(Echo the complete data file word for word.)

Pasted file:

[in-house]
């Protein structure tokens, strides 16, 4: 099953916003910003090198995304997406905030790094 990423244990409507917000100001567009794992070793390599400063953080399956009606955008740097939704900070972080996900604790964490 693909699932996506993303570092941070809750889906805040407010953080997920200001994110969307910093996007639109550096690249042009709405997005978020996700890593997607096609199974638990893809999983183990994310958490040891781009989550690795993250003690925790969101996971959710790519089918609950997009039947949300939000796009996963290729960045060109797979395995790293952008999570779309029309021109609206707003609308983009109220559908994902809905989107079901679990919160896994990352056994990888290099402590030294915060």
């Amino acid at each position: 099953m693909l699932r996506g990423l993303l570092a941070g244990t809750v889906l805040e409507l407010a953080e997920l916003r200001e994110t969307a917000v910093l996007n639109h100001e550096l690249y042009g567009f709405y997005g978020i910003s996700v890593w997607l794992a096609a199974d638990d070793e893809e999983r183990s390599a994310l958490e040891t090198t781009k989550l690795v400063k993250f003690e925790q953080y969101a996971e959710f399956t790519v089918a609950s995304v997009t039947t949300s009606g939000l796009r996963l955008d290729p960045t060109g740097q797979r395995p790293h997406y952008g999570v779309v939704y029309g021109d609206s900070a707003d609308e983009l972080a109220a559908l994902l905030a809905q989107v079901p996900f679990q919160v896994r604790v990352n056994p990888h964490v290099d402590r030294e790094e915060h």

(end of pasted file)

[in-house]
């Protein structure tokens, strides 16, 4: 099953916003910003090198995304997406905030790094 990423244990409507917000100001567009794992070793390599400063953080399956009606955008740097939704900070972080996900604790964490 693909699932996506993303570092941070809750889906805040407010953080997920200001994110969307910093996007639109550096690249042009709405997005978020996700890593997607096609199974638990893809999983183990994310958490040891781009989550690795993250003690925790969101996971959710790519089918609950997009039947949300939000796009996963290729960045060109797979395995790293952008999570779309029309021109609206707003609308983009109220559908994902809905989107079901679990919160896994990352056994990888290099402590030294915060």
């Amino acid at each position: 099953m693909l699932r996506g990423l993303l570092a941070g244990t809750v889906l805040e409507l407010a953080e997920l916003r200001e994110t969307a917000v910093l996007n639109h100001e550096l690249y042009g567009f709405y997005g978020i910003s996700v890593w997607l794992a096609a199974d638990d070793e893809e999983r183990s390599a994310l958490e040891t090198t781009k989550l690795v400063k993250f003690e925790q953080y969101a996971e959710f399956t790519v089918a609950s995304v997009t039947t949300s009606g939000l796009r996963l955008d290729p960045t060109g740097q797979r395995p790293h997406y952008g999570v779309v939704y029309g021109d609206s900070a707003d609308e983009l972080a109220a559908l994902l905030a809905q989107v079901p996900f679990q919160v896994r604790v990352n056994p990888h964490v290099d402590r030294e790094e915060h």